Real-world takes on classics, fairy tales, and even historical lore might not be as common as fantasy versions, but that’s what makes it so cool when an author pulls them off. Whether it’s turning famous literary heroes and historical figures into teens, diversifying the works of Shakespeare and Austen, or turning political work on its head in high school, here are six new books that spin familiar stories in the most delightful ways possible.
Pride, by Ibi Zoboi
No, this blog hasn’t turned into a fansite for Zoboi’s Brooklyn-set remix of Pride & Prejudice…officially, anyway. But this book deserves all the shouting we give it and then some, with it’s Afro-Latinx charactered, gentrification-themed take on the extremely white Austen classic. Zuri has no interest in the Darcy family, who’ve just moved in across the street; they’re exactly the kind of people she doesn’t want to see invading Bushwick, even if they do have exceptionally attractive sons, and even if one of those sons immediately captures her sister’s heart. There’s just no redeeming the snobby and judgmental Darius, no matter how hot he is…is there?
Nothing Happened, by Molly Booth
Much Ado About Nothing takes a queer turn into summer camp in this sophomore novel by an author who’s already got some experience messing with Shakespeare. The comedic drama (dramatic comedy?) all surrounds sisters Bee and Hana Leonato, whose family has been running Camp Dogberry forever. It’s always been a safe haven, but it doesn’t feel quite so safe to Bee to have to confront her feelings after last summer’s near-miss with fellow counselor Ben. As for Hana, she’s crushing hard on Claudia, who definitely seems to reciprocate, until troublemakers Donald and John get into the mix to try to keep them apart. If bravery and honesty prevail and truth can find its way out, this just might be the best summer yet. But with these kids, it’s a very big If.
I, Claudia, by Mary McCoy
Some stories prove to be ripe for frequent retellings in YA, like Shakespeare or fairy tales or Austen. But I, Claudius, the famous fictionalized biography of Claudius, overlooked for his physical disabilities until his survival through massive amounts of intrigue and murder see him become emperor of Rome? That is definitely a rarer move, and McCoy does it with aplomb. Claudia stutters and limps, and it’s her sister everyone seems impressed by, but when her greatest enemy pushes her into a student senate position, Claudia begins to see all the benefits of power, and the ways she can finally make a difference. But at Imperial Day, power is a thing that is neither won nor kept through kindness, and rising in the ranks may lead to unforetold consequences.
Lizzie, by Dawn M. Ius
Not so much a retelling as a reimagining, this haunting contemporary take on the life of Lizzie Borden, the girl who allegedly killed her father and stepmother with an axe, sees the titular character as an abused assistant in her parents’ bed-and-breakfast, suffering from a mental illness brought on by her first period that blocks out spaces in her memory. When beautiful new maid Bridget shows up at the door, it’s the first bit of sunshine Lizzie’s ever had in her life, especially as their relationship grows into a romance. Through Bridget, Lizzie finds the strength to stand up for herself a little more, and the more her parents try to restrict her, the angrier she gets, leading to even more blackout spells. And when her parents are found dead, of course, Lizzie doesn’t remember a thing…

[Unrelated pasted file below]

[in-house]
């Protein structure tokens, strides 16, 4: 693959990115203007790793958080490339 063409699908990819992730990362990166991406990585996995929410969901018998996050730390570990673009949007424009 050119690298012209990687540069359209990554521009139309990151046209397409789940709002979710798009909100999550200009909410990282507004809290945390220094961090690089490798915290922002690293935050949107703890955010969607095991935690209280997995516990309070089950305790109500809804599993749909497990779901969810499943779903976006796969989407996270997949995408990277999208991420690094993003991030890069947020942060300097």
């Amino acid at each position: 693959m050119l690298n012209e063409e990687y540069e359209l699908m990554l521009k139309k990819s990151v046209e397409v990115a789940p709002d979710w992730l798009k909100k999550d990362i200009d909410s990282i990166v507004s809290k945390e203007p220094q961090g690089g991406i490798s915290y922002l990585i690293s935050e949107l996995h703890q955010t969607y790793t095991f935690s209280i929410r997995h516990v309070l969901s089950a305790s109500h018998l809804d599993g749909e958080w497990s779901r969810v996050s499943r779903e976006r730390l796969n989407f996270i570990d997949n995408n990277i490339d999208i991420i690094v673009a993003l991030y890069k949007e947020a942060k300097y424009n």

Sometime After Midnight, by L. Philips
Many have taken on Cinderella, but none quite like this, mixing it up with #AlexFromTarget and centering it on social media, the music world, and an extremely cute but fraught gay romance. (Not fraught because gay, either, just to be clear. While a past suicide is an aspect of the book, from a queer perspective, this novel is a definite happy place.) When Nate and Cameron meet at a club, it’s chemistry at first sight—chemistry that quickly fizzles for Nate once he learns that Cameron’s the son of the music mogul who destroyed Nate’s father’s life. But Cameron can’t stop thinking about the boy who ran out on him, the boy whose only identifying feature he got on camera are his artfully Sharpied Chucks. Thanks to his sister’s huge social media following, it takes no time at all to track Nate down. But with complications like these, finding the owner of the metaphorical glass slipper is only the beginning.
The Case for Jamie, by Brittany Cavallaro
The third book in this genderflipped take on Sir Arthur Conan Doyle’s Sherlock-and-Watson stories of yore sees Charlotte Holmes and narrator Jamie Watson still avoiding each other a year after a shocking death and betrayal tore them apart. They know it’s the right thing to keep their distance, but there’s clearly someone else out there who doesn’t see it that way, and in order to save their own lives, they’re going to have to get the band back together, no matter what ugliness still lies between them. For those of us who’ve been falling in love with the complex duo one brilliant book at a time, it’s a relief to see Charlotte and Jamie have to mend fences, regardless of whether or not it’s by choice, but the very best thing about this book? Turns out, it won’t be the last, as the series got extended for a fourth book, A Question of Holmes, which releases March 5.